Primary care trusts will be forced to react to petitions from service users and the public if controversial proposals from the Department of Health get the go ahead.

Primary care trusts will be forced to react to petitions from service users and the public if controversial proposals from the Department of Health get the go ahead.

The commissioning framework released last week gives some detail to a proposal first set out in the healthcare outside hospitals white paper. If sufficient numbers of the public or service users petition the PCT over services, it would be expected to respond.

The framework says such petitions could include demand for new services or dissatisfaction with providers and provision. They could not be used to prolong debate on a proposed service reconfiguration after the end of a formal consultation exercise.

The commissioning framework sets out a series of questions, including who should be able to petition and over what services. It also asks how the voices of children, the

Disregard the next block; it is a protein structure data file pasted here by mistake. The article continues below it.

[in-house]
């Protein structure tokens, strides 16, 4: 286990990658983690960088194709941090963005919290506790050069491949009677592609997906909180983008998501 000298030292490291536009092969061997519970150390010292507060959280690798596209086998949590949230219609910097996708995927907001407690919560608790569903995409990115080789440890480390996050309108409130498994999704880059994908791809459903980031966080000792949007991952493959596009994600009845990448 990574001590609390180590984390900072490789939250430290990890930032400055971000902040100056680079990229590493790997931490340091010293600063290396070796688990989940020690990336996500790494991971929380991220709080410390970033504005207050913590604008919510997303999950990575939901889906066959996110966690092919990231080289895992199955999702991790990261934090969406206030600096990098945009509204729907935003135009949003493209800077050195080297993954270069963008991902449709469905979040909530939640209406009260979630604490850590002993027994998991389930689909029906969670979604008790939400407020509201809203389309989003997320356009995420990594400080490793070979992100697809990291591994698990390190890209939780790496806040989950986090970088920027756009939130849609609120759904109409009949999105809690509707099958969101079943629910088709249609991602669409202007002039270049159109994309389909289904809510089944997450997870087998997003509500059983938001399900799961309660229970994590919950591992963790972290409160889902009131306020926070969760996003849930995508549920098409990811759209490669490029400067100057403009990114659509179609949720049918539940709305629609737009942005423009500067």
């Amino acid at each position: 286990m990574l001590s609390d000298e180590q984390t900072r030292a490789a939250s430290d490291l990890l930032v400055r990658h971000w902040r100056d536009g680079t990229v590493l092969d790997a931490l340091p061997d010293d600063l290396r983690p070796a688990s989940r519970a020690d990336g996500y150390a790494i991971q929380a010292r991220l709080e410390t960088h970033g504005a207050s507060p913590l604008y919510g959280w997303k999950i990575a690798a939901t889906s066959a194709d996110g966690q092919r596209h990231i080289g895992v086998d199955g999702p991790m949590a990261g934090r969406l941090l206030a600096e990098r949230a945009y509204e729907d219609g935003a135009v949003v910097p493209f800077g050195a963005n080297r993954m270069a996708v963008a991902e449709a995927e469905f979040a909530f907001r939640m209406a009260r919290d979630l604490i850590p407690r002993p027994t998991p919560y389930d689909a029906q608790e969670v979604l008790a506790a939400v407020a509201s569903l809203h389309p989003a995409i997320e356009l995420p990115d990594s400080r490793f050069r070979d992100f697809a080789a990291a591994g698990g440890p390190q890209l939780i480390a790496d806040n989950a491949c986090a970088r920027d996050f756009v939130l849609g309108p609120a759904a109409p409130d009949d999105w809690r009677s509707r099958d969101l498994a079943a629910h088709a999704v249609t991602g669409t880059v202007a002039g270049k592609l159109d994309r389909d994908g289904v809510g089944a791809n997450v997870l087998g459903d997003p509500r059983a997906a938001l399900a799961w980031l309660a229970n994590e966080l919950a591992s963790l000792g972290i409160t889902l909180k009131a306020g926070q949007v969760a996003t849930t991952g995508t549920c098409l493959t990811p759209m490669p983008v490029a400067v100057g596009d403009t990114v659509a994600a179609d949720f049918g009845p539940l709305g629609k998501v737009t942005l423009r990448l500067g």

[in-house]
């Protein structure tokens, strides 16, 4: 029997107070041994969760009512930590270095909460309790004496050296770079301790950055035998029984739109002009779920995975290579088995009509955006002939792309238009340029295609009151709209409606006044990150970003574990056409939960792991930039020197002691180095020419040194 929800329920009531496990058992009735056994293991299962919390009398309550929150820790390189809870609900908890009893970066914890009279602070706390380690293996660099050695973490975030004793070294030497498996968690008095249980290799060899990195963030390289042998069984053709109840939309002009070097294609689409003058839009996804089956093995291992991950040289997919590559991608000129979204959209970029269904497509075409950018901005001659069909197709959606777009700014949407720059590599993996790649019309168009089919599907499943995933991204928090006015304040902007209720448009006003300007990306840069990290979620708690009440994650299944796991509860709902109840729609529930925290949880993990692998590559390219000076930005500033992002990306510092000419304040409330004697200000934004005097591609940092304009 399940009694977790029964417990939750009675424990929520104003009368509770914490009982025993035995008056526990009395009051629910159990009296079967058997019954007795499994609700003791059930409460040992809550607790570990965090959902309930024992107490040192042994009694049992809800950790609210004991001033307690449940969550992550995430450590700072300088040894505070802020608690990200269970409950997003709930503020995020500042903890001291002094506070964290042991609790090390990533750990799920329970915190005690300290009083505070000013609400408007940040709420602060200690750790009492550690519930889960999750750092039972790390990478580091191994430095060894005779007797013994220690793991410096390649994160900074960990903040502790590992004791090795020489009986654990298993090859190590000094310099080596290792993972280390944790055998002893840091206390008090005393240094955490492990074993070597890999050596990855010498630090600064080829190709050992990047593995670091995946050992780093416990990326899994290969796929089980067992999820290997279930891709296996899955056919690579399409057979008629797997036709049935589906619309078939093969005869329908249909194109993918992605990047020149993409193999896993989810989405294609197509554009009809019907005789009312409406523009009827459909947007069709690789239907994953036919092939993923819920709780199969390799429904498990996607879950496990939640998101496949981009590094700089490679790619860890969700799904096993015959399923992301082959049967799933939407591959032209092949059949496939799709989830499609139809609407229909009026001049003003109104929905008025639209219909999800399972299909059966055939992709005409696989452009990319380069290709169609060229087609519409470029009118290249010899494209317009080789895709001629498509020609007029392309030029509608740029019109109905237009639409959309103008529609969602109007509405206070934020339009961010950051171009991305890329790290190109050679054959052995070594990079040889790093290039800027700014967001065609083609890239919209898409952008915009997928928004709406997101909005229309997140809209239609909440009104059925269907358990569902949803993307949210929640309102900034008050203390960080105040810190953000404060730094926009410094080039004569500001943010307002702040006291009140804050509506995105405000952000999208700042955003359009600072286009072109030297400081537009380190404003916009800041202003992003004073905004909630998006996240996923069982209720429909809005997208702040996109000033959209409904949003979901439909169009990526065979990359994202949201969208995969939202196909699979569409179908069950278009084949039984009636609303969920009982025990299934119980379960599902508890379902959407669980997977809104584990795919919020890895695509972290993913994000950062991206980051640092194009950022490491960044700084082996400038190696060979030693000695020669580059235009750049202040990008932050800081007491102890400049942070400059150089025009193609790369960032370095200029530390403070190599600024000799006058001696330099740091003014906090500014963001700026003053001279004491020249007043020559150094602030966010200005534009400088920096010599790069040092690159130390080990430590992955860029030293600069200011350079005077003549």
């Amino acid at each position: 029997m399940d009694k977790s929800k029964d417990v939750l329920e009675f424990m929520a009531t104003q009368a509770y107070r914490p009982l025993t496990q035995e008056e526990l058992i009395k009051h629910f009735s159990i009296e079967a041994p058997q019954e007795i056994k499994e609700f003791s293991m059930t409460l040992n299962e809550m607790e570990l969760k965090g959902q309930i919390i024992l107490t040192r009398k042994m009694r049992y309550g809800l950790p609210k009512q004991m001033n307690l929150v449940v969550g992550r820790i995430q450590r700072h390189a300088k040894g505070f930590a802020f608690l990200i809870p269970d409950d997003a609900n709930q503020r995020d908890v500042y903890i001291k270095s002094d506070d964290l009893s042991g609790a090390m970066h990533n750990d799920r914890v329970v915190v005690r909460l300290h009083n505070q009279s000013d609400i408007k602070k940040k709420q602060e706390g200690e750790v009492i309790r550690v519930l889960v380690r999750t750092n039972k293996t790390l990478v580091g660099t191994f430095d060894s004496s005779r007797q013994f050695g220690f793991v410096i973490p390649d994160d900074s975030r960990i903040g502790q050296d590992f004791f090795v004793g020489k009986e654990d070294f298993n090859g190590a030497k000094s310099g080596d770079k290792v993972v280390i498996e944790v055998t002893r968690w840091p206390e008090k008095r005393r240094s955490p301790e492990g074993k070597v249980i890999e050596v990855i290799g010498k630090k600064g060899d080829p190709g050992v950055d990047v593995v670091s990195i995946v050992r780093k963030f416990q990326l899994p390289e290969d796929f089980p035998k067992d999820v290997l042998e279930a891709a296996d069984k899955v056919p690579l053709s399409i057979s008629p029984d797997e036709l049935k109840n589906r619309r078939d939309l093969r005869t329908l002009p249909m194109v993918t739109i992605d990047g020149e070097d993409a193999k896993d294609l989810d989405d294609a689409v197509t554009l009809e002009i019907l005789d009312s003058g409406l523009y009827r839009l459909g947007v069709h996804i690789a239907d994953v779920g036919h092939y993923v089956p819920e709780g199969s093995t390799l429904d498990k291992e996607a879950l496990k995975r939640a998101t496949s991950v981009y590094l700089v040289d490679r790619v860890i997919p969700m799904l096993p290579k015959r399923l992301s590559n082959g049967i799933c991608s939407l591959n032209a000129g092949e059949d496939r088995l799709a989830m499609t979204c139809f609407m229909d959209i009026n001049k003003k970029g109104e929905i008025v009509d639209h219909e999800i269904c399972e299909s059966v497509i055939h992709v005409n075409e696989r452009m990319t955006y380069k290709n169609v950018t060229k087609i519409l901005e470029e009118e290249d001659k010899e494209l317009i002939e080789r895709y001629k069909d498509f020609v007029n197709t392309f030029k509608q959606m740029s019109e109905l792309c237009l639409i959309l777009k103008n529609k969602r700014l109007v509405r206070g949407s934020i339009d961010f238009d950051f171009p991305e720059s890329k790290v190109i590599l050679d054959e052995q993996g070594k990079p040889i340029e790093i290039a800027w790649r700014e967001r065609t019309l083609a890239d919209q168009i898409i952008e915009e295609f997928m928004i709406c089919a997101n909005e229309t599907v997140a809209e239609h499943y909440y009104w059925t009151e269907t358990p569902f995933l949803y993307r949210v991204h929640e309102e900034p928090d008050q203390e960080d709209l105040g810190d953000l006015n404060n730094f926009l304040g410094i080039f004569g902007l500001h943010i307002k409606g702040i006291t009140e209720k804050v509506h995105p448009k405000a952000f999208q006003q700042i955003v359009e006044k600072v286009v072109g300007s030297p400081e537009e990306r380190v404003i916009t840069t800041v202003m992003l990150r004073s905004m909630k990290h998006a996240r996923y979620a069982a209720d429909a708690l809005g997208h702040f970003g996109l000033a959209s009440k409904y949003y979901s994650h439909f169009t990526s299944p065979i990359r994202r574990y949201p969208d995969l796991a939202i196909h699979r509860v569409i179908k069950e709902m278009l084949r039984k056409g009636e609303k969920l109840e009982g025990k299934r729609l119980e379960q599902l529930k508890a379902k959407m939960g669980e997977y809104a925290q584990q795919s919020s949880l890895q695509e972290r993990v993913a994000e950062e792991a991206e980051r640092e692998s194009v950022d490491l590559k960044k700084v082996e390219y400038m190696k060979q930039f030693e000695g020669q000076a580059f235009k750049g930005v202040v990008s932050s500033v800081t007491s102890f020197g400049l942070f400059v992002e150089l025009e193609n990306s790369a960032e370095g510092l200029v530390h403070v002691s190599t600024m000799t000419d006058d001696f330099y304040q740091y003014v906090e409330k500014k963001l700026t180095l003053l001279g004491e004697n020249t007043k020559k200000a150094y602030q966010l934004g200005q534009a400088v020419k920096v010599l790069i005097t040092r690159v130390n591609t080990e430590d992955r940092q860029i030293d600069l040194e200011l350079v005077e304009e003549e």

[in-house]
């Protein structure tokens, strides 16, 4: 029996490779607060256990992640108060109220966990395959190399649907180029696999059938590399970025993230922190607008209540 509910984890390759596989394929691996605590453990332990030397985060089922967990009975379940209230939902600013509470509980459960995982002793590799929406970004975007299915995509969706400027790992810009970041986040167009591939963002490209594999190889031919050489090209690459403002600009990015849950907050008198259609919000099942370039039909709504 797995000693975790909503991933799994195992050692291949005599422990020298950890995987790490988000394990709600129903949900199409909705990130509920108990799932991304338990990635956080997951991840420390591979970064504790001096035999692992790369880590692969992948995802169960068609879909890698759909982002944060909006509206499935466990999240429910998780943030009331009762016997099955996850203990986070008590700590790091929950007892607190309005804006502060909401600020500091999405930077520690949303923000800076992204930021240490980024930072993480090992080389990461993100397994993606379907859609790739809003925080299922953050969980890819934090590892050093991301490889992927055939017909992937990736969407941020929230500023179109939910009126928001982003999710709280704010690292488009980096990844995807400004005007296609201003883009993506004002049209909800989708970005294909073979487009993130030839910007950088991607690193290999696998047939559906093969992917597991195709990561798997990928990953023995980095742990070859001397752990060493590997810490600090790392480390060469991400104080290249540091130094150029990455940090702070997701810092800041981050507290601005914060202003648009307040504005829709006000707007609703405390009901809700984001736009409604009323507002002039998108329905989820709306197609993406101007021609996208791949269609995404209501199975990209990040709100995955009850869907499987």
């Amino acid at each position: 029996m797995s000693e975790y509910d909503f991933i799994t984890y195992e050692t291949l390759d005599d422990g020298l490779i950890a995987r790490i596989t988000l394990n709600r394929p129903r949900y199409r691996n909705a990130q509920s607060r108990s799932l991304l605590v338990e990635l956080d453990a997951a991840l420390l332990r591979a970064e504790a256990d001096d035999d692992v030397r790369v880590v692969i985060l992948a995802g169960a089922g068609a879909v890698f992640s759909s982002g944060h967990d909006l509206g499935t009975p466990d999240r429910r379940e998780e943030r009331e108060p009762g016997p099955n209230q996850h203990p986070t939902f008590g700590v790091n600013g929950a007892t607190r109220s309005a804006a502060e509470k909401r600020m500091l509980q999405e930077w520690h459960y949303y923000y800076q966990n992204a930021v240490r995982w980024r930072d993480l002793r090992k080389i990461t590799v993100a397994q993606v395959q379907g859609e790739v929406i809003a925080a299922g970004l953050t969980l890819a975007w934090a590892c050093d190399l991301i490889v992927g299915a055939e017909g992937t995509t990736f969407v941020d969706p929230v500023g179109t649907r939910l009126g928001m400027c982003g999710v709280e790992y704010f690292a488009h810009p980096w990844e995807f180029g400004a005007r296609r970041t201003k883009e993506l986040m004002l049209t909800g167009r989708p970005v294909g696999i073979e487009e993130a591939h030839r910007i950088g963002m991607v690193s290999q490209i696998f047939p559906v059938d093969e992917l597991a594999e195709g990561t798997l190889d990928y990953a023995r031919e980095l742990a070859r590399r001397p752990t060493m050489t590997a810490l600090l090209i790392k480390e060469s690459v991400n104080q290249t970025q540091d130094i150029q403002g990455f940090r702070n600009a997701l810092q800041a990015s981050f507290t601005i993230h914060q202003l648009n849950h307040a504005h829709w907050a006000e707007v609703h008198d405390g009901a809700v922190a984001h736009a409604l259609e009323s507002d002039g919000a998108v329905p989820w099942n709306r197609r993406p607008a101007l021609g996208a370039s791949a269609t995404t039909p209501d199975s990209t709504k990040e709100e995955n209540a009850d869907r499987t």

vulnerable, disadvantaged and excluded members of society can be heard.

Although it does not propose a threshold for the number of signatures that would trigger a formal response from a PCT, it suggests 1 per cent of the public served by a PCT or 10 per cent of the users of a service.

The proposals have raised fears that well-resourced and organised pressure groups could sway a primary care trust in their favour.

NHS Alliance vice-chair Donal Hynes said: 'In principle, anything that encourages greater public participation is a good thing. But public petitions are only one tool in the armoury and cannot be the only factor on which a PCT makes a decision, nor an excuse not to make a tough decision.'

NHS Confederation deputy director of policy Jo Webber said the proposals should be treated with caution. There was a danger of national pressure groups swaying local agendas, she said.

'It's right that people should be able to ask for what they perceive to be in their interests. There must be checks and balances in place to make sure petitions relate to the local population.'

She added: 'The detail will be really important here. The main thing will be to see where they set the thresholds for the number of signatures,' she said.